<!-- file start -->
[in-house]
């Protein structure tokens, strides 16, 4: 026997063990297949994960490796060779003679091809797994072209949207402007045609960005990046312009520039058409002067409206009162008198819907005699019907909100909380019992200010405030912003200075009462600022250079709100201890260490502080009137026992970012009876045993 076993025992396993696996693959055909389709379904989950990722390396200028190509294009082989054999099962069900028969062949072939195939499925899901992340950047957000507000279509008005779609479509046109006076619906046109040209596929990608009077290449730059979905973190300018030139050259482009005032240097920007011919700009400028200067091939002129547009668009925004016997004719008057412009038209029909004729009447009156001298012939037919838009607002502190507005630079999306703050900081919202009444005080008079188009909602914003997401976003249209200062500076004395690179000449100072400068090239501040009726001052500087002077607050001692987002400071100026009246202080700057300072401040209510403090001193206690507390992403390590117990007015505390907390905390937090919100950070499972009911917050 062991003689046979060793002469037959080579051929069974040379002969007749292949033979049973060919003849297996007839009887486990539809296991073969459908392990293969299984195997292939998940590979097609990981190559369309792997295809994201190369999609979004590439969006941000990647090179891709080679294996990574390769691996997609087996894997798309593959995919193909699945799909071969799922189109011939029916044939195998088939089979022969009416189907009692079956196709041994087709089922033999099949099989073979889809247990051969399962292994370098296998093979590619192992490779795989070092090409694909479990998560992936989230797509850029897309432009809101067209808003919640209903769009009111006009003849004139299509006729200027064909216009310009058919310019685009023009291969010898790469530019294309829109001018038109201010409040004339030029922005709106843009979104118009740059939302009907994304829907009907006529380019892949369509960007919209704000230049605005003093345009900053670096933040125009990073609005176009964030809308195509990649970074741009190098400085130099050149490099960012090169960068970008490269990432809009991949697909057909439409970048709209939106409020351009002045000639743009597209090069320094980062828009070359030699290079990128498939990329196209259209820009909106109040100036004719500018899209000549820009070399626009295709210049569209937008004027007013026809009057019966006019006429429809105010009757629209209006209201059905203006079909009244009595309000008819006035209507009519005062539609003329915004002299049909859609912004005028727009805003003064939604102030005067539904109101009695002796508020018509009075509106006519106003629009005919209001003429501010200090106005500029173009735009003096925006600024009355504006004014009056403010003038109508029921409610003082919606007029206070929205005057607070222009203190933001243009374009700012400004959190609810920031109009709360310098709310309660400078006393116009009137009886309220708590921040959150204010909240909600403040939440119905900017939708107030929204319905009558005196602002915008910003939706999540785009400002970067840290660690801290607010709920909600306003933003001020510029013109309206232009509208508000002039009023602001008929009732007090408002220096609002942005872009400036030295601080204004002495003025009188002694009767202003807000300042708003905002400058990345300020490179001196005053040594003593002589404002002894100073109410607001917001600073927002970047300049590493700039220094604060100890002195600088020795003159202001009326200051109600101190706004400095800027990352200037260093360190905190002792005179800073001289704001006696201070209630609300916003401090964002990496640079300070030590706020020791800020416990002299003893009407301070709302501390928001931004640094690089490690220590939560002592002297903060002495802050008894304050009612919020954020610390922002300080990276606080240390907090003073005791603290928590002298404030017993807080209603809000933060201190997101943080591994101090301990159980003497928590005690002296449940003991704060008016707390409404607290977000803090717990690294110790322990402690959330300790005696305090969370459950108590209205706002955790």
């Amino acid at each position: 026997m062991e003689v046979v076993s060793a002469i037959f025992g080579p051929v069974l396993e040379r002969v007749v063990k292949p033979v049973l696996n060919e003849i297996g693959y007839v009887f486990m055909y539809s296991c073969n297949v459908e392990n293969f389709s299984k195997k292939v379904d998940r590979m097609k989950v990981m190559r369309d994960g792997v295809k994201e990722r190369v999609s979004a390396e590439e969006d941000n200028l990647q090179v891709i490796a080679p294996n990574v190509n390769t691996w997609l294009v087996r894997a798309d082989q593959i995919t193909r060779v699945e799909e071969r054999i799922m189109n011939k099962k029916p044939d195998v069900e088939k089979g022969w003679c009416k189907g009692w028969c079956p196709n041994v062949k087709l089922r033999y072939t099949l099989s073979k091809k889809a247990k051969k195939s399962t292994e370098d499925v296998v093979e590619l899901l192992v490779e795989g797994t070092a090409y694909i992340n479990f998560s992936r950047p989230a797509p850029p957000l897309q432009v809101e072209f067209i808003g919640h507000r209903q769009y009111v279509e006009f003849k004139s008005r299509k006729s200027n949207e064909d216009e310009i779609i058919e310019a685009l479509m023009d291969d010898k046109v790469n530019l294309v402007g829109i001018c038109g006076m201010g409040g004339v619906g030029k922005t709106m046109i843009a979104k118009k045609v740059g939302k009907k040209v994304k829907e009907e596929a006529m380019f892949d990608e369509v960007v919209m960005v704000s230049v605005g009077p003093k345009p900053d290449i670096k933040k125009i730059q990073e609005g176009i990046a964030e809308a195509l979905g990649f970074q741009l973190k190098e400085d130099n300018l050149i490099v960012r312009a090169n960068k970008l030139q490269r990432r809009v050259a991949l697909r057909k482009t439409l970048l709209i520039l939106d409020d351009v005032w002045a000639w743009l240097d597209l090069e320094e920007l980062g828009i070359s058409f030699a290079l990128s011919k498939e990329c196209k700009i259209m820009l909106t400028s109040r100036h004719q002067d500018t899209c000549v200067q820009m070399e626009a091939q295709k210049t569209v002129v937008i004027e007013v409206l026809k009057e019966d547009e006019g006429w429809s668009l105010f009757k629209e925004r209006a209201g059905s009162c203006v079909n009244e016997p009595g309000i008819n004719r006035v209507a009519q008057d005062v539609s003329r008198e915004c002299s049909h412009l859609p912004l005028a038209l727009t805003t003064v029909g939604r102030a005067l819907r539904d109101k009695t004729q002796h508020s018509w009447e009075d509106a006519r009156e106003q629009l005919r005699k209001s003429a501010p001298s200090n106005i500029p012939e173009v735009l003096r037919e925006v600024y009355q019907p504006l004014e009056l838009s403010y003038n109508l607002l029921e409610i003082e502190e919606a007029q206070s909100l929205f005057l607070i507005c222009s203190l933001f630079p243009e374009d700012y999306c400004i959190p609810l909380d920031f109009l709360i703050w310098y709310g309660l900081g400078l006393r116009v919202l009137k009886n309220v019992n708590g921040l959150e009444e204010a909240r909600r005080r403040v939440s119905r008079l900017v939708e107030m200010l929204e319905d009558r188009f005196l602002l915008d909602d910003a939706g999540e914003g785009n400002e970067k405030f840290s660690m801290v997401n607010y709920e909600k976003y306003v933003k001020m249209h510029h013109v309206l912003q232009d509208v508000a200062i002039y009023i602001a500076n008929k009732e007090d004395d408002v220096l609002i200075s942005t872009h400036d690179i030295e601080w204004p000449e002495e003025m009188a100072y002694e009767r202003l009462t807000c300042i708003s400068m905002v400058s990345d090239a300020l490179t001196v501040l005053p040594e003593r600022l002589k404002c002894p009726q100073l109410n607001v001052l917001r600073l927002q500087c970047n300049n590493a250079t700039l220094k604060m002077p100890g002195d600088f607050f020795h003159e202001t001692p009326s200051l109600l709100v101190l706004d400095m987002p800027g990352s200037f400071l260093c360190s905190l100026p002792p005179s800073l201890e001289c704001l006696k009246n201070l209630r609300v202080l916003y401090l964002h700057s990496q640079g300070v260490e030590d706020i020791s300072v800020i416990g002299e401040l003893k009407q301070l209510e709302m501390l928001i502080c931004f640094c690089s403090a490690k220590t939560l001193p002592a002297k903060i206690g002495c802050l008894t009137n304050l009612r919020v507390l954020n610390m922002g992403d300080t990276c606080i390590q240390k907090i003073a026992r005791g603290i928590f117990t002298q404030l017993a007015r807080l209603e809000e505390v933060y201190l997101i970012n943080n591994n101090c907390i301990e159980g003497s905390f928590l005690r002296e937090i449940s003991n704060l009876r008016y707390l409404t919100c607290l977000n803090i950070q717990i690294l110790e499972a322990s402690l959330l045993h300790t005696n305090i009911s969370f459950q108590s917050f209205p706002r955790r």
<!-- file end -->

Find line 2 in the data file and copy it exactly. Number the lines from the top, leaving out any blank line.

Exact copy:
């Protein structure tokens, strides 16, 4: 026997063990297949994960490796060779003679091809797994072209949207402007045609960005990046312009520039058409002067409206009162008198819907005699019907909100909380019992200010405030912003200075009462600022250079709100201890260490502080009137026992970012009876045993 076993025992396993696996693959055909389709379904989950990722390396200028190509294009082989054999099962069900028969062949072939195939499925899901992340950047957000507000279509008005779609479509046109006076619906046109040209596929990608009077290449730059979905973190300018030139050259482009005032240097920007011919700009400028200067091939002129547009668009925004016997004719008057412009038209029909004729009447009156001298012939037919838009607002502190507005630079999306703050900081919202009444005080008079188009909602914003997401976003249209200062500076004395690179000449100072400068090239501040009726001052500087002077607050001692987002400071100026009246202080700057300072401040209510403090001193206690507390992403390590117990007015505390907390905390937090919100950070499972009911917050 062991003689046979060793002469037959080579051929069974040379002969007749292949033979049973060919003849297996007839009887486990539809296991073969459908392990293969299984195997292939998940590979097609990981190559369309792997295809994201190369999609979004590439969006941000990647090179891709080679294996990574390769691996997609087996894997798309593959995919193909699945799909071969799922189109011939029916044939195998088939089979022969009416189907009692079956196709041994087709089922033999099949099989073979889809247990051969399962292994370098296998093979590619192992490779795989070092090409694909479990998560992936989230797509850029897309432009809101067209808003919640209903769009009111006009003849004139299509006729200027064909216009310009058919310019685009023009291969010898790469530019294309829109001018038109201010409040004339030029922005709106843009979104118009740059939302009907994304829907009907006529380019892949369509960007919209704000230049605005003093345009900053670096933040125009990073609005176009964030809308195509990649970074741009190098400085130099050149490099960012090169960068970008490269990432809009991949697909057909439409970048709209939106409020351009002045000639743009597209090069320094980062828009070359030699290079990128498939990329196209259209820009909106109040100036004719500018899209000549820009070399626009295709210049569209937008004027007013026809009057019966006019006429429809105010009757629209209006209201059905203006079909009244009595309000008819006035209507009519005062539609003329915004002299049909859609912004005028727009805003003064939604102030005067539904109101009695002796508020018509009075509106006519106003629009005919209001003429501010200090106005500029173009735009003096925006600024009355504006004014009056403010003038109508029921409610003082919606007029206070929205005057607070222009203190933001243009374009700012400004959190609810920031109009709360310098709310309660400078006393116009009137009886309220708590921040959150204010909240909600403040939440119905900017939708107030929204319905009558005196602002915008910003939706999540785009400002970067840290660690801290607010709920909600306003933003001020510029013109309206232009509208508000002039009023602001008929009732007090408002220096609002942005872009400036030295601080204004002495003025009188002694009767202003807000300042708003905002400058990345300020490179001196005053040594003593002589404002002894100073109410607001917001600073927002970047300049590493700039220094604060100890002195600088020795003159202001009326200051109600101190706004400095800027990352200037260093360190905190002792005179800073001289704001006696201070209630609300916003401090964002990496640079300070030590706020020791800020416990002299003893009407301070709302501390928001931004640094690089490690220590939560002592002297903060002495802050008894304050009612919020954020610390922002300080990276606080240390907090003073005791603290928590002298404030017993807080209603809000933060201190997101943080591994101090301990159980003497928590005690002296449940003991704060008016707390409404607290977000803090717990690294110790322990402690959330300790005696305090969370459950108590209205706002955790």